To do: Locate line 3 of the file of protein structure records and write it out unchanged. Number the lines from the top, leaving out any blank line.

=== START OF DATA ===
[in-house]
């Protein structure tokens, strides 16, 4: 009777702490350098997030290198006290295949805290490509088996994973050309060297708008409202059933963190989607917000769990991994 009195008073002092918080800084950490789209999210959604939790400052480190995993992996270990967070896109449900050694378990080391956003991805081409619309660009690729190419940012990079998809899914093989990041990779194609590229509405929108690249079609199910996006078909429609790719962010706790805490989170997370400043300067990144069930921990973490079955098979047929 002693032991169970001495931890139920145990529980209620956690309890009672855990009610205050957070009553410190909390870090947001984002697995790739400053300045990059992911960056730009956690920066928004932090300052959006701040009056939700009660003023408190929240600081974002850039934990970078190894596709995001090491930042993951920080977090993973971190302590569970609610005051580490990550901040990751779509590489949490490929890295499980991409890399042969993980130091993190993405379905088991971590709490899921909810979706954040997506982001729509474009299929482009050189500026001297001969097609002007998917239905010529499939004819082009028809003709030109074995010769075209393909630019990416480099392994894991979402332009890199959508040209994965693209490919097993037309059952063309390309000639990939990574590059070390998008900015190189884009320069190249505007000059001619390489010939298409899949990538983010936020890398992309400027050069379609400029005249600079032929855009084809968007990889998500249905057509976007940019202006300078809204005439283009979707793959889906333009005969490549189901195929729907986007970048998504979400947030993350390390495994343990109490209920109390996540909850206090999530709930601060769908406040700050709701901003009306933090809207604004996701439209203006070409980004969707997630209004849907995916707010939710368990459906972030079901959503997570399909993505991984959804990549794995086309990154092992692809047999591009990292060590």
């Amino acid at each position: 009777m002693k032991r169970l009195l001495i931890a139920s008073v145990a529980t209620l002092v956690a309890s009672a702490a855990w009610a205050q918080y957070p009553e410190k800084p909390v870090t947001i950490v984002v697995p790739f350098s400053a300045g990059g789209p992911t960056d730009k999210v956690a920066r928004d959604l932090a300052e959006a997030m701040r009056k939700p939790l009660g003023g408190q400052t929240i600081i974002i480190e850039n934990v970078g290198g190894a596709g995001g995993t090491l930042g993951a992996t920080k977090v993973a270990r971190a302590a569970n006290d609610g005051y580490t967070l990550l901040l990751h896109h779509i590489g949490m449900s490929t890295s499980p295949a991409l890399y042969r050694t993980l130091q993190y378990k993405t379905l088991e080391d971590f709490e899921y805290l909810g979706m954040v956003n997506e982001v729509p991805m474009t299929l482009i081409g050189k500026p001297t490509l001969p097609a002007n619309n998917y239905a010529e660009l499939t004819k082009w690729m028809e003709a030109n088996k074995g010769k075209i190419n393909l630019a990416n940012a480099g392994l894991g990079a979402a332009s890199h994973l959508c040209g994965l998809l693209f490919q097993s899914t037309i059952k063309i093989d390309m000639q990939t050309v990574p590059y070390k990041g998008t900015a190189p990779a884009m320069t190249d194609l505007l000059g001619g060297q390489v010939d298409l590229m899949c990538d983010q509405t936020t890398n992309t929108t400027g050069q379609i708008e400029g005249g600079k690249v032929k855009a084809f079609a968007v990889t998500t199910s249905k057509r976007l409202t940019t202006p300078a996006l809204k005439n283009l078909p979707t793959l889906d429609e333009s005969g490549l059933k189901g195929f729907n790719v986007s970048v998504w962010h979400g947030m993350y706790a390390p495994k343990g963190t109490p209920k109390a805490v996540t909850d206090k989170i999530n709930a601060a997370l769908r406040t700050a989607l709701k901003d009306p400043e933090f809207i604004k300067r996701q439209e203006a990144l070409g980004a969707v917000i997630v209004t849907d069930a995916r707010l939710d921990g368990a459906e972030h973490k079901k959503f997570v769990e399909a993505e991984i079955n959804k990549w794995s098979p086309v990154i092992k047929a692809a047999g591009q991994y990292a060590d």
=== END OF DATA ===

């Amino acid at each position: 009777m002693k032991r169970l009195l001495i931890a139920s008073v145990a529980t209620l002092v956690a309890s009672a702490a855990w009610a205050q918080y957070p009553e410190k800084p909390v870090t947001i950490v984002v697995p790739f350098s400053a300045g990059g789209p992911t960056d730009k999210v956690a920066r928004d959604l932090a300052e959006a997030m701040r009056k939700p939790l009660g003023g408190q400052t929240i600081i974002i480190e850039n934990v970078g290198g190894a596709g995001g995993t090491l930042g993951a992996t920080k977090v993973a270990r971190a302590a569970n006290d609610g005051y580490t967070l990550l901040l990751h896109h779509i590489g949490m449900s490929t890295s499980p295949a991409l890399y042969r050694t993980l130091q993190y378990k993405t379905l088991e080391d971590f709490e899921y805290l909810g979706m954040v956003n997506e982001v729509p991805m474009t299929l482009i081409g050189k500026p001297t490509l001969p097609a002007n619309n998917y239905a010529e660009l499939t004819k082009w690729m028809e003709a030109n088996k074995g010769k075209i190419n393909l630019a990416n940012a480099g392994l894991g990079a979402a332009s890199h994973l959508c040209g994965l998809l693209f490919q097993s899914t037309i059952k063309i093989d390309m000639q990939t050309v990574p590059y070390k990041g998008t900015a190189p990779a884009m320069t190249d194609l505007l000059g001619g060297q390489v010939d298409l590229m899949c990538d983010q509405t936020t890398n992309t929108t400027g050069q379609i708008e400029g005249g600079k690249v032929k855009a084809f079609a968007v990889t998500t199910s249905k057509r976007l409202t940019t202006p300078a996006l809204k005439n283009l078909p979707t793959l889906d429609e333009s005969g490549l059933k189901g195929f729907n790719v986007s970048v998504w962010h979400g947030m993350y706790a390390p495994k343990g963190t109490p209920k109390a805490v996540t909850d206090k989170i999530n709930a601060a997370l769908r406040t700050a989607l709701k901003d009306p400043e933090f809207i604004k300067r996701q439209e203006a990144l070409g980004a969707v917000i997630v209004t849907d069930a995916r707010l939710d921990g368990a459906e972030h973490k079901k959503f997570v769990e399909a993505e991984i079955n959804k990549w794995s098979p086309v990154i092992k047929a692809a047999g591009q991994y990292a060590d």